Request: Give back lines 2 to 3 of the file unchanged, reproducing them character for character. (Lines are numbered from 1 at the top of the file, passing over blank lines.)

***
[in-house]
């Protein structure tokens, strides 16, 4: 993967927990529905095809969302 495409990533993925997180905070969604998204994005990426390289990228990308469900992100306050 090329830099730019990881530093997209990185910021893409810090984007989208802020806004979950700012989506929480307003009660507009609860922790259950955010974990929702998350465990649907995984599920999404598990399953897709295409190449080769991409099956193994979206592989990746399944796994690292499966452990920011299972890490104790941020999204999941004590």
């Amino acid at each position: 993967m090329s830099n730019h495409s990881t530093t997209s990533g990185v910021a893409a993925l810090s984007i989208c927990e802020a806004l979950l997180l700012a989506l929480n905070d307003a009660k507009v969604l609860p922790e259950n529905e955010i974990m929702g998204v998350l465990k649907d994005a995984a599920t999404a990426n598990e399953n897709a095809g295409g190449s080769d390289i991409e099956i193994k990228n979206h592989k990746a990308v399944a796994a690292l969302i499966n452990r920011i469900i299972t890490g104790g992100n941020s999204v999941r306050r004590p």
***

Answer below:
């Protein structure tokens, strides 16, 4: 993967927990529905095809969302 495409990533993925997180905070969604998204994005990426390289990228990308469900992100306050 090329830099730019990881530093997209990185910021893409810090984007989208802020806004979950700012989506929480307003009660507009609860922790259950955010974990929702998350465990649907995984599920999404598990399953897709295409190449080769991409099956193994979206592989990746399944796994690292499966452990920011299972890490104790941020999204999941004590």
């Amino acid at each position: 993967m090329s830099n730019h495409s990881t530093t997209s990533g990185v910021a893409a993925l810090s984007i989208c927990e802020a806004l979950l997180l700012a989506l929480n905070d307003a009660k507009v969604l609860p922790e259950n529905e955010i974990m929702g998204v998350l465990k649907d994005a995984a599920t999404a990426n598990e399953n897709a095809g295409g190449s080769d390289i991409e099956i193994k990228n979206h592989k990746a990308v399944a796994a690292l969302i499966n452990r920011i469900i299972t890490g104790g992100n941020s999204v999941r306050r004590p």